Studies in this week Gathering of Hutchins find that PPP loans increase businesses’ chances of survival, but don’t always reach the right businesses, charter schools improve the quality of the traditional public school workforce, and more.
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In response to the pandemic, the federal government has offered up to $ 649 billion in government-guaranteed Paycheck Protection Program (P3) loans through commercial banks to small and medium-sized businesses. Leaving loan administration to the banks allowed for a faster transfer of funding, but did the banks distribute loans to businesses that needed it most? Using company-level survey data from the Alignable Network, Alexander Bartik of the University of Illinois at Urbana-Champaign and his coauthors find that Approval of PPP loans increased the probability of survival of businesses by 14 to 30 percentage points and also boosted employment, although this effect is imprecisely measured. In some respects, including the size of the payroll, banks appeared to target business loans that could have failed without the cash injection. But companies that reported larger revenue losses from the pandemic and lower cash savings were less likely to be approved for a loan, despite larger positive impacts when they received funding. Some banks seem to have given priority to companies with closer relationships with the bank and those with better financial standing, perhaps passing over companies that would have benefited more from the program.
Using data from public charter and traditional schools in the Massachusetts Department of Elementary and Secondary Education, Jesse M. Bruhn in Brown, Marcus A. Winters in Boston, and Scott A. Imberman in Michigan State track the movement of teachers between and within charter and traditional schools. public schools during their first seven years. They find that charter schools are more likely than traditional public schools to lose both their poorest and top performing teachers. What’s more, low-performing teachers are more likely to leave the profession altogether while high-performing teachers are more likely to switch from charters to traditional public schools where job protections are stronger and wages higher. Additionally, their data shows that the likelihood of a charter school teacher moving to a traditional public school increases dramatically once licensed, a standard almost always required by traditional public schools. The authors conclude that charter schools offer potential teachers who are not accredited a low cost, low barrier avenue to test their liking and suitability for teaching, and by triage of teachers, charter schools increase the size and quality of traditional public schools. labor pool.
While some economists argue that Unemployment Insurance (UI) can prolong unemployment by causing job seekers to make less effort in the job search, Ammar Farooq at Uber Technologies, Adriana D. Kugler and Umberto Muratori in Georgetown find that extending unemployment insurance benefits during recessions enables job seekers to seek better employment. Using employer and employee-level data from the Longitudinal Employer-Household Dynamics survey and household-level data from the Current Population Survey, the authors rank each employee and job according to salary, quality and educational or educational requirements. Focusing on the Great Recession, they find that a 53-week increase in UI benefit duration increases wages between 2.6% and 4.4%, increases the similarity between job quality rankings workers and businesses by 1.1% and increases the likelihood of workers ending up in a job. with the higher education requirements of 14.4%. The authors argue that since there is no evidence that recessions affect the skill requirements of companies, workers find jobs that better match their education. These effects are greater for women, non-whites, and less educated workers.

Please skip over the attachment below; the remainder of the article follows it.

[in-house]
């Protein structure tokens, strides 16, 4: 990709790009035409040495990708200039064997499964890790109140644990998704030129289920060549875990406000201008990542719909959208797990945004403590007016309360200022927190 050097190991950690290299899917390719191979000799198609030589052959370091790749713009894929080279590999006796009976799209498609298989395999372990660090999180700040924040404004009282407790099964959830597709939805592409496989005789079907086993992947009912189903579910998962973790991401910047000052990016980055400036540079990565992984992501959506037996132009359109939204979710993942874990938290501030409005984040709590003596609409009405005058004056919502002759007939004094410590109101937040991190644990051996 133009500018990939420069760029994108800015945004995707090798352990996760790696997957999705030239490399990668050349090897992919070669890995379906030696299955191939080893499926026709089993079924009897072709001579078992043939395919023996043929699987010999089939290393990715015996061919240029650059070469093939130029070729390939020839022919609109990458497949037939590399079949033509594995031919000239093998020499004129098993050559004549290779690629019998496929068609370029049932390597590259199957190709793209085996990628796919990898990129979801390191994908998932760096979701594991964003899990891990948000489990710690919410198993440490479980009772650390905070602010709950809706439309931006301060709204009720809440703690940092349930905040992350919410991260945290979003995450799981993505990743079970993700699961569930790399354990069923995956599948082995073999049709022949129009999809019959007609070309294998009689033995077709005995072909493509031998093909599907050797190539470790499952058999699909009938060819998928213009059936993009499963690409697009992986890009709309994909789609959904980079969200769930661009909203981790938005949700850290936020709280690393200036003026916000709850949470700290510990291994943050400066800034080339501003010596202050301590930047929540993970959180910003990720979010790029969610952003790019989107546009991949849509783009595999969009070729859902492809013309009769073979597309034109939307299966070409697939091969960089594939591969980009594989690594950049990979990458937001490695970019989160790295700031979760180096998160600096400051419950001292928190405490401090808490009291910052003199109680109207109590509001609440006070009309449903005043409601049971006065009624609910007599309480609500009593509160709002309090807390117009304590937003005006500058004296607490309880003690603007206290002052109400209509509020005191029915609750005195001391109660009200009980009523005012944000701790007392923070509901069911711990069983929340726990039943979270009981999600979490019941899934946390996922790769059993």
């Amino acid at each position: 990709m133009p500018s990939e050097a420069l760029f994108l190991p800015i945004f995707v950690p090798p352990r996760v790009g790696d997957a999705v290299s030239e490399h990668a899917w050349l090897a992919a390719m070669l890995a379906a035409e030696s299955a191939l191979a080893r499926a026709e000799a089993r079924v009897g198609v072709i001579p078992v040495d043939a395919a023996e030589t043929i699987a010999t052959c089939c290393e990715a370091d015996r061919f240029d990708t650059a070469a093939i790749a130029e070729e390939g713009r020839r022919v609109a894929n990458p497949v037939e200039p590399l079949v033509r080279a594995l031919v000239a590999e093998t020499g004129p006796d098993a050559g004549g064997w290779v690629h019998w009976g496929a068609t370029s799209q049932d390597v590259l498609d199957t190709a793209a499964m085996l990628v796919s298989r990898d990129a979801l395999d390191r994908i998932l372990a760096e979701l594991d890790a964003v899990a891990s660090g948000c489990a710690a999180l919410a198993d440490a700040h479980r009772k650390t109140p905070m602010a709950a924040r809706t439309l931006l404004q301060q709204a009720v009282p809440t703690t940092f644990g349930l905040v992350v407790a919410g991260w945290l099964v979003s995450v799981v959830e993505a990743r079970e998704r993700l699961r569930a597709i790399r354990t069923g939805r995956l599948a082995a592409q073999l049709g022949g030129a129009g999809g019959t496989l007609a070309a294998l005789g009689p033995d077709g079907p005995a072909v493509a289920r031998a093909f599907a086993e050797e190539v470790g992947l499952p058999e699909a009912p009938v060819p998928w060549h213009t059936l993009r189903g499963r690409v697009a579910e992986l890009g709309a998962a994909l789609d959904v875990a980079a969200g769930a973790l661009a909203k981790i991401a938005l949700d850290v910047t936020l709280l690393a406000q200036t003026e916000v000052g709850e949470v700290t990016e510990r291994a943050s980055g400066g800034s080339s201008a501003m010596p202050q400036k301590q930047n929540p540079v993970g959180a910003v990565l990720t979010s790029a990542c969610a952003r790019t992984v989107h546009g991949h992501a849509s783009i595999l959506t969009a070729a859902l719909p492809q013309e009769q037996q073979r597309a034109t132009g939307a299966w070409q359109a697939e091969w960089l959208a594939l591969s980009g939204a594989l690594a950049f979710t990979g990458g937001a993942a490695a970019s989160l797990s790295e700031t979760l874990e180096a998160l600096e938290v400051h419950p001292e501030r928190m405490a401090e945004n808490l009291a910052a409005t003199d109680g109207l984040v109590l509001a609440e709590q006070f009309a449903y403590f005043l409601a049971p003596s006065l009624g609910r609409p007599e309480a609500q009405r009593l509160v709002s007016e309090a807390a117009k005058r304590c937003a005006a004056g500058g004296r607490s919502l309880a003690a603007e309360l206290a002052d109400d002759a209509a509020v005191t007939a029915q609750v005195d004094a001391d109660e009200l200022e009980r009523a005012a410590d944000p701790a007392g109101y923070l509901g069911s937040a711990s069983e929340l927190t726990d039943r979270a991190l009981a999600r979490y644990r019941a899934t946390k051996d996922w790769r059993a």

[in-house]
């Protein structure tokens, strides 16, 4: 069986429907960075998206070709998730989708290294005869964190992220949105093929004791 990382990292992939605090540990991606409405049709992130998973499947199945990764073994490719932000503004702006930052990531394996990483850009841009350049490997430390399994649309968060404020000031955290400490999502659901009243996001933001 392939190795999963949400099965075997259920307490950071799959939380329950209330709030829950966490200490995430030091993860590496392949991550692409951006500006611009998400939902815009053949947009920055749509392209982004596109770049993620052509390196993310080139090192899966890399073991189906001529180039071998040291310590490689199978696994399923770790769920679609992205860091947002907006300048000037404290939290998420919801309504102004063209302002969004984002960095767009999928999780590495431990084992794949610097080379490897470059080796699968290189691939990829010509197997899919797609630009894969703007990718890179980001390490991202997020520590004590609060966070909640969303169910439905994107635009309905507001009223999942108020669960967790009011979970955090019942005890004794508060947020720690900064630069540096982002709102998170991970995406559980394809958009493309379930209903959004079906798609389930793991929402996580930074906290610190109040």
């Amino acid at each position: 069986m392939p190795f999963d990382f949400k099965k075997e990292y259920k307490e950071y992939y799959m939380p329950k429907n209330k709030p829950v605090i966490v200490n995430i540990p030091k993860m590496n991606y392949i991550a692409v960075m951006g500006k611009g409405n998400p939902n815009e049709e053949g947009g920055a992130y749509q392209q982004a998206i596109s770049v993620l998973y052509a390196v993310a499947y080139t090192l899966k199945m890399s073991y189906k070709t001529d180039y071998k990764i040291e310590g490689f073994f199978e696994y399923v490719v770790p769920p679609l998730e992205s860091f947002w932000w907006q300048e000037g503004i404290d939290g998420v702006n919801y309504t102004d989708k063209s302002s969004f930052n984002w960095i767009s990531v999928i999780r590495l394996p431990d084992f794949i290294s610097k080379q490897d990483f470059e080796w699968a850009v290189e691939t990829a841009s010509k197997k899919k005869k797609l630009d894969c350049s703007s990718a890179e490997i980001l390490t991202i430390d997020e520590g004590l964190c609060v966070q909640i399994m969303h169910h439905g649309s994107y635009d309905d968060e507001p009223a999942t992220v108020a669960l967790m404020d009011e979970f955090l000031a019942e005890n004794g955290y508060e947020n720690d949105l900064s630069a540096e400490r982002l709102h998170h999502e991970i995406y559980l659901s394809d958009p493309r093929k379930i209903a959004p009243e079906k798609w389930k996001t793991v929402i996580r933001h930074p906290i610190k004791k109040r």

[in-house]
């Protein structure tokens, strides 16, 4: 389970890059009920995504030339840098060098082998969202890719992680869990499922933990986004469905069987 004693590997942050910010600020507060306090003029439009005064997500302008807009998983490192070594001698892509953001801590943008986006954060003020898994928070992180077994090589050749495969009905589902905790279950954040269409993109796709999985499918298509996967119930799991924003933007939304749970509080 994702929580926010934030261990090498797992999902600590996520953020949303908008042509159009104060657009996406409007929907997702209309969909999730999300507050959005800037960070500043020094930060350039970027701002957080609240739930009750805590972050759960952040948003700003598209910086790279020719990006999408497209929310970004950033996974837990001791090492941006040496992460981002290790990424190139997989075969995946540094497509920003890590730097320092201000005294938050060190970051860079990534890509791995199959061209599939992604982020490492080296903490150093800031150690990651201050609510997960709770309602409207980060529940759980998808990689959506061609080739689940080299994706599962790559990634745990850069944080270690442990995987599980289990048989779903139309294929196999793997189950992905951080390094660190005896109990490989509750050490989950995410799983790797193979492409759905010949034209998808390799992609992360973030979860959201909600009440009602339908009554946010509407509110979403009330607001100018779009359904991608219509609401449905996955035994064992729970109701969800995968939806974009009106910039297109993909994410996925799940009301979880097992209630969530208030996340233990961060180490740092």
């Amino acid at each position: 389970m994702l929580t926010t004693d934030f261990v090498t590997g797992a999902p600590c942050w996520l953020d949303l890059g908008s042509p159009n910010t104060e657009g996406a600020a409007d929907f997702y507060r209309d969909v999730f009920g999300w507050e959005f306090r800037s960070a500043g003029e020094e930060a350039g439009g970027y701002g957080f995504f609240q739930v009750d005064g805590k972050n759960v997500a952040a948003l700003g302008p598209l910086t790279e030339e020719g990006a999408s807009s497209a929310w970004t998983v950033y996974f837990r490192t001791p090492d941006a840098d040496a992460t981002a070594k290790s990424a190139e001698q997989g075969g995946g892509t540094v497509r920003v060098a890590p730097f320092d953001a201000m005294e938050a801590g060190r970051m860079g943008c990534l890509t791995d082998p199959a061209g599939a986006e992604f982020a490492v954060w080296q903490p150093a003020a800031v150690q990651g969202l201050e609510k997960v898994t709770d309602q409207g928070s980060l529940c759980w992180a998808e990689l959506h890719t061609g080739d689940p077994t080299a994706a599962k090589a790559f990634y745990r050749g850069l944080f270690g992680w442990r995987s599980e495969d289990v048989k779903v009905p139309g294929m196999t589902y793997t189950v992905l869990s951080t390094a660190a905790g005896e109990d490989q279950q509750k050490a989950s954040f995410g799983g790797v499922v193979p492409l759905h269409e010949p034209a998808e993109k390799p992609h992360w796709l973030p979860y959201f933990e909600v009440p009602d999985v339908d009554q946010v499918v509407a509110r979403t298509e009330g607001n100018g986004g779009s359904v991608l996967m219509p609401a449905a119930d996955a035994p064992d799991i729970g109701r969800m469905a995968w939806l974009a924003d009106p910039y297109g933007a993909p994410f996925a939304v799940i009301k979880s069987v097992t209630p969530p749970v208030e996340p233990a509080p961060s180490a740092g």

“The course of the economy will depend on the evolution of the virus and mitigation efforts … [M]The basic view is that we’re going to bounce back in Q3 data, but it will be some time before we get back to the activity level we had in February before the pandemic hits …. We could get back to the activity level [we had before the pandemic] maybe by the end of 2021, but there’s a lot of moving parts here with the virus and the global outlook, so I think there’s a pretty big margin of uncertainty. I think economic activity started to pick up in May and June and my personal forecast is that this will continue for the second half of the year … [But] the longer it drags on, the greater the risk of long-term damage to the economy. I don’t think we’re there yet. says Richard Clarida, vice chairman of the Federal Reserve.
“At our July meeting, we discussed our review of the framework… The committee recognizes that today’s world is very different from 2012, the last time the Fed did a serious review. In particular, there are very powerful global disinflationary forces and there are also very powerful forces that are keeping global rates down. If you put these two together, it suggests that there might be ways to define our strategy so that we are better able to meet our targets for maximum employment and price stability… We are certainly looking at some important developments in our strategy from our existing strategy.